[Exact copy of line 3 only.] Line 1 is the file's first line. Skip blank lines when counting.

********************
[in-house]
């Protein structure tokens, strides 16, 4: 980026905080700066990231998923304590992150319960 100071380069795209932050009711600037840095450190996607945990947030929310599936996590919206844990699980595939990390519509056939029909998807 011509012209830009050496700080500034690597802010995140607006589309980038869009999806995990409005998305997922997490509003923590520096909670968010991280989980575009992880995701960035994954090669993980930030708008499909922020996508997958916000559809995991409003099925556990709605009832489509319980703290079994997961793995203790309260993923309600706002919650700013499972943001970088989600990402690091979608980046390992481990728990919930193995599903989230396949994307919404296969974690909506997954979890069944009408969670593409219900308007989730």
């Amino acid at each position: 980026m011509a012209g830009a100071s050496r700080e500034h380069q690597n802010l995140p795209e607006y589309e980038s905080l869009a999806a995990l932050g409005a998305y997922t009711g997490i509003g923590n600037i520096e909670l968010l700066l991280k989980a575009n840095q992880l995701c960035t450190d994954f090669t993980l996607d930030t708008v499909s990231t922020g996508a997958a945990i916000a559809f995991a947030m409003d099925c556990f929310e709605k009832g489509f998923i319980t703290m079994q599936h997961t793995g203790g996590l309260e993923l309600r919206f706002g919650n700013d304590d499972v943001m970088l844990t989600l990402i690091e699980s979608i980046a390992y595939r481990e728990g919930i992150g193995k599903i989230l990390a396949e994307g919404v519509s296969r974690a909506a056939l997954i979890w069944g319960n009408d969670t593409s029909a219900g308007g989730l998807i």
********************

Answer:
């Amino acid at each position: 980026m011509a012209g830009a100071s050496r700080e500034h380069q690597n802010l995140p795209e607006y589309e980038s905080l869009a999806a995990l932050g409005a998305y997922t009711g997490i509003g923590n600037i520096e909670l968010l700066l991280k989980a575009n840095q992880l995701c960035t450190d994954f090669t993980l996607d930030t708008v499909s990231t922020g996508a997958a945990i916000a559809f995991a947030m409003d099925c556990f929310e709605k009832g489509f998923i319980t703290m079994q599936h997961t793995g203790g996590l309260e993923l309600r919206f706002g919650n700013d304590d499972v943001m970088l844990t989600l990402i690091e699980s979608i980046a390992y595939r481990e728990g919930i992150g193995k599903i989230l990390a396949e994307g919404v519509s296969r974690a909506a056939l997954i979890w069944g319960n009408d969670t593409s029909a219900g308007g989730l998807i």